$35 Trillion Was Enough (Pivot Point)

A year ago last month, the Norges Bank became the first central bank to raise rates in the pandemic era among countries with the 10 most-traded currencies.

The frantic hawkish procession that followed found developed market policymakers in unfamiliar territory: Raising rates in very large increments to catch runaway inflation. 2022 marked an unceremonious end to the four-decade bond bull market. “The Great Moderation” was over. The economic legacy of the pandemic, alongside the macro shockwaves and geostrategic jostling brought about by the war in Ukraine, conspired to usher in a new, inflationary paradigm.

Since August of last year, central banks have delivered 295 rate hikes, according to BofA, compared to 1,302 rate cuts since Lehman. At the same time, markets have seen more than $3 trillion in QT over just seven months. USD M2 growth has turned negative across the world’s four largest economies. The result: An across-the-board selloff that spared no asset.

The value destruction across global equities and bonds exceeded $35 trillion in just nine months. It was the largest value destruction event in modern history (figure above).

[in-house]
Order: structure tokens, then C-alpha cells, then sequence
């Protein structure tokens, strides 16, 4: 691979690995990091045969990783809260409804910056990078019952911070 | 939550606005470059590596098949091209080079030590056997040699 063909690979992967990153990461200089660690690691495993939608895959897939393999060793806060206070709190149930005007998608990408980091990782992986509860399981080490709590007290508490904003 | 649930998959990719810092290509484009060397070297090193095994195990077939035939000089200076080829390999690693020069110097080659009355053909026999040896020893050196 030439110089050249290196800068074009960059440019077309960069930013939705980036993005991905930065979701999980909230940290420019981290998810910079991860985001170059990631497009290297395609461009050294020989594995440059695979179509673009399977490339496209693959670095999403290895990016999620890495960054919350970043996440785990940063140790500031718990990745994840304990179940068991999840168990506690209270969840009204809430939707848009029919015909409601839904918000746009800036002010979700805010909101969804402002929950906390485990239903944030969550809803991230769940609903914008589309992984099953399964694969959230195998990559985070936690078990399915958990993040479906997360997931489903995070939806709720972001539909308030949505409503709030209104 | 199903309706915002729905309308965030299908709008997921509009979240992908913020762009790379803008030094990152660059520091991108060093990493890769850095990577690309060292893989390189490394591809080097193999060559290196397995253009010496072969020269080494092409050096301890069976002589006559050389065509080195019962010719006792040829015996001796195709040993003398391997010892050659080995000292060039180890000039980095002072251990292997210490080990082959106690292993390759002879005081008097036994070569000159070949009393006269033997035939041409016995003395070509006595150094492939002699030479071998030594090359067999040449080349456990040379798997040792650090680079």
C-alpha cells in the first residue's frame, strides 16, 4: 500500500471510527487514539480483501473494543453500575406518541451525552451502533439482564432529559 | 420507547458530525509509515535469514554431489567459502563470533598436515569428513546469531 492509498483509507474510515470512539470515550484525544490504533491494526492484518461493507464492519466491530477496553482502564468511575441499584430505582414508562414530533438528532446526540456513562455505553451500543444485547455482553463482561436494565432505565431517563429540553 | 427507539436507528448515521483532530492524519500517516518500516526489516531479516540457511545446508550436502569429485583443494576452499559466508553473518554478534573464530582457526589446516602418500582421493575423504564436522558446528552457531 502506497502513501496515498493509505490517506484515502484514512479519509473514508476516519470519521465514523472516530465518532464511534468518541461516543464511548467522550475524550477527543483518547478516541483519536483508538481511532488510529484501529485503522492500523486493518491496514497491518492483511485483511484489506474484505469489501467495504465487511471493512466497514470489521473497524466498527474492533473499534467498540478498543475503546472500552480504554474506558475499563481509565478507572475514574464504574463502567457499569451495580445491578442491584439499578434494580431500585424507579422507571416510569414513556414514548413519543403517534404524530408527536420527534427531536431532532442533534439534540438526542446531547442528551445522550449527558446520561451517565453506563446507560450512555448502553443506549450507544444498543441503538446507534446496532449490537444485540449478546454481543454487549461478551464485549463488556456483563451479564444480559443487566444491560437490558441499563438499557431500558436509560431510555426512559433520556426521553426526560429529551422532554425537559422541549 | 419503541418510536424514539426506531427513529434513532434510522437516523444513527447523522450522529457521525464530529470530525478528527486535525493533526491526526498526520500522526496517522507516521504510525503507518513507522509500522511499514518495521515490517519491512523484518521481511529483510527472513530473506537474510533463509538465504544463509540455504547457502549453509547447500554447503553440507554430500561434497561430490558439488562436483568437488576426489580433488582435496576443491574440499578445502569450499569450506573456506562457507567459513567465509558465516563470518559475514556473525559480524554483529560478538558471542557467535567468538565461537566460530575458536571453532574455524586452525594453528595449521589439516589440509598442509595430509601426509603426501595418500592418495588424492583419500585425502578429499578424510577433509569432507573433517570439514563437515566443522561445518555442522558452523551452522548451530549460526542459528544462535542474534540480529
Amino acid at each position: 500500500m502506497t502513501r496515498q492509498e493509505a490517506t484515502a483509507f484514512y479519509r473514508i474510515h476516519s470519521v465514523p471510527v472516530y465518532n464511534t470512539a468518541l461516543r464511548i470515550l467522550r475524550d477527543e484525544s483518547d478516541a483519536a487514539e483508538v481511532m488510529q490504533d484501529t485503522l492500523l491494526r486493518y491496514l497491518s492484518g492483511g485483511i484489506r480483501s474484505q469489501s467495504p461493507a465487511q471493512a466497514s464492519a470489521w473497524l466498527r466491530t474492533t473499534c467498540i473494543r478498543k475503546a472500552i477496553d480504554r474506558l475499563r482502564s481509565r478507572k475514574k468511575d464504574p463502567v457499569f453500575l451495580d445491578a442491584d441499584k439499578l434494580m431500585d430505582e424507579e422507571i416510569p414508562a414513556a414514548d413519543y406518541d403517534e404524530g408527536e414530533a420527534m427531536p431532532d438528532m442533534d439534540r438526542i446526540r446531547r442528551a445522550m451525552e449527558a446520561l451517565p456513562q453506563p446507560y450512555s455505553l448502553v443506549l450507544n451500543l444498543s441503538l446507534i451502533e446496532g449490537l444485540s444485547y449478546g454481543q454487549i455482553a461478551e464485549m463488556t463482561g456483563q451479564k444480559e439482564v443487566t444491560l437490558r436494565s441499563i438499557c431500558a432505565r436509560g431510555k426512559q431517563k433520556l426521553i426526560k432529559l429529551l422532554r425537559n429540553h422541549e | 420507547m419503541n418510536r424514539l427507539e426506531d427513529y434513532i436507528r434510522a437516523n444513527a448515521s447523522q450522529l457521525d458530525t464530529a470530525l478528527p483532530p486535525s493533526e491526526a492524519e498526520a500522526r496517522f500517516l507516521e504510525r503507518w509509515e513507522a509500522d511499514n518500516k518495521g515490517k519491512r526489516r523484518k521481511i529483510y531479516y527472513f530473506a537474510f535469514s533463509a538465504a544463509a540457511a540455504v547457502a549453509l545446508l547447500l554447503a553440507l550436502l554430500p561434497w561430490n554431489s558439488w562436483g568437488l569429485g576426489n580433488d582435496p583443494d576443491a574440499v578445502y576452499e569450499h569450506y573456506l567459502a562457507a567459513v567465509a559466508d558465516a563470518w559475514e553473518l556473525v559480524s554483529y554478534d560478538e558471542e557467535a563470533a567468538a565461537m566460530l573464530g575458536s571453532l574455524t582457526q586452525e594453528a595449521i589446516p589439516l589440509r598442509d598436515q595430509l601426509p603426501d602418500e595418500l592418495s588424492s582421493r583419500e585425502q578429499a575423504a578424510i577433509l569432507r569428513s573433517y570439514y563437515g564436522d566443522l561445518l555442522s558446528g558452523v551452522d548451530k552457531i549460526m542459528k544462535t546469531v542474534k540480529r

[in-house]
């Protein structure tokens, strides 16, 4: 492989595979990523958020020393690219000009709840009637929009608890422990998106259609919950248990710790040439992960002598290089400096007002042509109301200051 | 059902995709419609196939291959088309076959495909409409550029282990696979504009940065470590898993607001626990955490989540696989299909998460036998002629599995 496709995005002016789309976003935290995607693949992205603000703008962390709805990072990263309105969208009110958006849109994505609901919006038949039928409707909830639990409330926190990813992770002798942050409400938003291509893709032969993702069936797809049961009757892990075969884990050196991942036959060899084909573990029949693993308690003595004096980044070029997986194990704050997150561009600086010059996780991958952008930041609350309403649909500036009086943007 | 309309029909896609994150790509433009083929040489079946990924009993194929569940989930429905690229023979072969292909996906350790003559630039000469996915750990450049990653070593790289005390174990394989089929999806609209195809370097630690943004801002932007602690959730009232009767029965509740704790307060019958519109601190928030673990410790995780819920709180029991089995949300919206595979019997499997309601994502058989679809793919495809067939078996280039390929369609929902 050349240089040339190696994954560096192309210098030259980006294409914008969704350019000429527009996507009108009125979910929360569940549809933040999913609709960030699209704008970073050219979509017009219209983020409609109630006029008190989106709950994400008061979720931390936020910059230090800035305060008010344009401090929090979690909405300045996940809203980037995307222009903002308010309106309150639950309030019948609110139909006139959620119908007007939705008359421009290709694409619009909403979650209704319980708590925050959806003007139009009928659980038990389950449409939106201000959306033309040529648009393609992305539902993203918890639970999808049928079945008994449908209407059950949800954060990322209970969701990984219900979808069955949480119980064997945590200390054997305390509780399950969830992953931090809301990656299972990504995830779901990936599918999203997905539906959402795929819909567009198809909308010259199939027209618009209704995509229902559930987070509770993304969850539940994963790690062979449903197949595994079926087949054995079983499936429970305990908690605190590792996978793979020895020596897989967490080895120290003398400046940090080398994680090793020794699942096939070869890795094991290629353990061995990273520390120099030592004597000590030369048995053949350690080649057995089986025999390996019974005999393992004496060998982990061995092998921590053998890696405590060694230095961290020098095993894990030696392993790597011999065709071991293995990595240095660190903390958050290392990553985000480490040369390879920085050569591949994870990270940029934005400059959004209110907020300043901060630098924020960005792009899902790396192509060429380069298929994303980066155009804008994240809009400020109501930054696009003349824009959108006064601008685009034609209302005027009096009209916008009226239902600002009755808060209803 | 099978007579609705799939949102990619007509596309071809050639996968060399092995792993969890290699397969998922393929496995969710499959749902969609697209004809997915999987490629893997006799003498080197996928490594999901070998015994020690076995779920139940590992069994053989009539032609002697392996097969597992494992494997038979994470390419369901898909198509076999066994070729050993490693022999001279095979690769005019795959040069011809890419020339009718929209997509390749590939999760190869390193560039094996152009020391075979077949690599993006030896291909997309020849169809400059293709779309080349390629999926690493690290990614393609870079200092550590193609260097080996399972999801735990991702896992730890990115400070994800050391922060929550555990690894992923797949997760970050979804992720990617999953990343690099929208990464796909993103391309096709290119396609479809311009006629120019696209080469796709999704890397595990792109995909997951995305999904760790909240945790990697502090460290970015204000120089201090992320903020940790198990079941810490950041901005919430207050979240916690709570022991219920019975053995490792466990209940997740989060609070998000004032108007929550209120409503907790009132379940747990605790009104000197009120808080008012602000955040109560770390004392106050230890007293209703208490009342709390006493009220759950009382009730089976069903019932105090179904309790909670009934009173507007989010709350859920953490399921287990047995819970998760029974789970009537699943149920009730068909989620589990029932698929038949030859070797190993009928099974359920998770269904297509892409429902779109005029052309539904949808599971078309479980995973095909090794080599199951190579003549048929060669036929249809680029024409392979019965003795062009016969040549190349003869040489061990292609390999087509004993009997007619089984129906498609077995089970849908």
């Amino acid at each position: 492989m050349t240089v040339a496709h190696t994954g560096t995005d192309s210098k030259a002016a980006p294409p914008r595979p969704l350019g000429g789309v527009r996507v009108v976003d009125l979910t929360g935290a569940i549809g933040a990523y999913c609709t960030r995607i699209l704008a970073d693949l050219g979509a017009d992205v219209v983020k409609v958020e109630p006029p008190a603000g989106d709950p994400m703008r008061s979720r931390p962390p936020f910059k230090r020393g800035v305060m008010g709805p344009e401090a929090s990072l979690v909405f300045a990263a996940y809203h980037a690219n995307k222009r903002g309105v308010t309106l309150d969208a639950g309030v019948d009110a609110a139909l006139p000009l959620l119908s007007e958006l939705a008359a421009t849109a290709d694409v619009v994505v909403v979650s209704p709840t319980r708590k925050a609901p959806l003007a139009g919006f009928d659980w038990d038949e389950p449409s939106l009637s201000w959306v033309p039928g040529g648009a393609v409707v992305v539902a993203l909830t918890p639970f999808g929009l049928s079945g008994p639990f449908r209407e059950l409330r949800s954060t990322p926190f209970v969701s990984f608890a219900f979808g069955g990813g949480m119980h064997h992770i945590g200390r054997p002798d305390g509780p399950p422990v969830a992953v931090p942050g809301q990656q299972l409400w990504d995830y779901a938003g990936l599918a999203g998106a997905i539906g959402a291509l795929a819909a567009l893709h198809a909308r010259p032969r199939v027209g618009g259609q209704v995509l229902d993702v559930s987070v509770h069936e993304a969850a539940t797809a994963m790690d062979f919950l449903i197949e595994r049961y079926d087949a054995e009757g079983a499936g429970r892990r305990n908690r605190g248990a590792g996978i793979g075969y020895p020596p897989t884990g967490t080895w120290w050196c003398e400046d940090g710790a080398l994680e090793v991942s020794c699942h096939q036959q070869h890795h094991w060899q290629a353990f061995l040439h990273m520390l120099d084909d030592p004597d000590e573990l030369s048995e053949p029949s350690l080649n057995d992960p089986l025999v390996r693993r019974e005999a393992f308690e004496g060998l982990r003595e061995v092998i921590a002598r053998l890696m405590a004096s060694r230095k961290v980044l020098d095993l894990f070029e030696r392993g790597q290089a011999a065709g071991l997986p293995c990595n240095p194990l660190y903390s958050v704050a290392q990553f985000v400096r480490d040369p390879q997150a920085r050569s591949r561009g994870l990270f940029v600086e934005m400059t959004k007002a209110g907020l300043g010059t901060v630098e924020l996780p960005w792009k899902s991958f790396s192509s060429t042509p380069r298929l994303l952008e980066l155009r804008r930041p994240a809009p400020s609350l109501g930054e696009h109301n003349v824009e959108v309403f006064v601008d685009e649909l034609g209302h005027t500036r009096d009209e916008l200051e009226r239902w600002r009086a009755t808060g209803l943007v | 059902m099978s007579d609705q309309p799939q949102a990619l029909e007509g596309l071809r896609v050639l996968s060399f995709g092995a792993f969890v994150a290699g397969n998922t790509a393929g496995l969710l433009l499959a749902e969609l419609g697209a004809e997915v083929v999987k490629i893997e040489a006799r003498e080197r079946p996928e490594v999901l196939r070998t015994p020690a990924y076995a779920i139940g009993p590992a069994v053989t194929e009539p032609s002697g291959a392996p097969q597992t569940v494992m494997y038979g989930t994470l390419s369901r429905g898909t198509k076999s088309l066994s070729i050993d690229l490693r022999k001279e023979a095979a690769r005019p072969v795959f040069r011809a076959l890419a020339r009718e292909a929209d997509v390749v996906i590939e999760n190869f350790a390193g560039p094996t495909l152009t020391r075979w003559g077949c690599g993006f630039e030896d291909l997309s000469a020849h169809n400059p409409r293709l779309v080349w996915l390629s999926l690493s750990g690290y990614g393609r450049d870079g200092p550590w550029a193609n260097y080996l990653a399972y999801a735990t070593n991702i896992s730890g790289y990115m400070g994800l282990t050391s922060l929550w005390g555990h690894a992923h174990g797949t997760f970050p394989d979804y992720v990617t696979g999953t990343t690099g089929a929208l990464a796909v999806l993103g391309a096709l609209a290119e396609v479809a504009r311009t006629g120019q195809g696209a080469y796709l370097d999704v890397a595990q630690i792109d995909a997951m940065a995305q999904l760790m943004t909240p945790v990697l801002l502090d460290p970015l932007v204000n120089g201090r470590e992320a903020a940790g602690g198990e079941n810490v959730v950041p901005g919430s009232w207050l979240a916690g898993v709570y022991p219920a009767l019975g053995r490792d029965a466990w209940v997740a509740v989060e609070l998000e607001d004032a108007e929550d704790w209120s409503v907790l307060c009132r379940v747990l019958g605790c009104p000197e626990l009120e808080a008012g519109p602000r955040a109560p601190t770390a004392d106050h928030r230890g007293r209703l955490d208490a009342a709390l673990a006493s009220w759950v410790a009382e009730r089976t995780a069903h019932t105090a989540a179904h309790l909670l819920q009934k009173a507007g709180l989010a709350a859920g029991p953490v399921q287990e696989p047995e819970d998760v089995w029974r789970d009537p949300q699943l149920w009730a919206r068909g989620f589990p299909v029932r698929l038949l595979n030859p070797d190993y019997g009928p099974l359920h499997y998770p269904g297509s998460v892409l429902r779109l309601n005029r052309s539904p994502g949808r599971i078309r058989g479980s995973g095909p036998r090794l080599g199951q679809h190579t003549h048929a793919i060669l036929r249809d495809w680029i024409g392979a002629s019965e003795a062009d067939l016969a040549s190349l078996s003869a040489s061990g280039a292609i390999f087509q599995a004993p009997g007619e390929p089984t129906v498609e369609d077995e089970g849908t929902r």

I’ve variously suggested markets (and economies) reached a breaking point last month. Between the yen’s collapse, the PBoC’s increasingly forceful efforts to slow the pace of yuan depreciation and, finally, the Bank of England’s intervention to prevent an overnight financial crisis in the UK, it’s obvious that markets are on the brink. Wild speculation about Credit Suisse is yet another sign that policymakers are losing control of the narrative — not that they ever had control in the first place.

This week may be remembered as the pivot point. The RBA’s smaller-than-expected rate hike on Tuesday and (arguably) dovish statement was written off by some as idiosyncratic, but the same was said of the BoE’s intervention in long-dated gilts last week. So, that’s two idiosyncrasies in five days.

I’m not suggesting deliberate coordination. Rather, I’m suggesting that conditions are deteriorating such that things are either breaking or are on the verge of breaking across locales, which is prompting a mini-panic. If policymakers turn incrementally dovish and begin intervening simultaneously, it scarcely matters whether it was planned or forced — “accidentally synchronous” feels like an oxymoron, but it also feels like an apt description of the burgeoning policy panic.

When combined with cooperative data, which on Tuesday meant a welcome drop in US job openings, the stage was (and still is) set for a powerful reversal in this year’s macro trend trades. Five-year yields in the US are down 22bps this week already. Five-year reals are 36bps lower (figure below).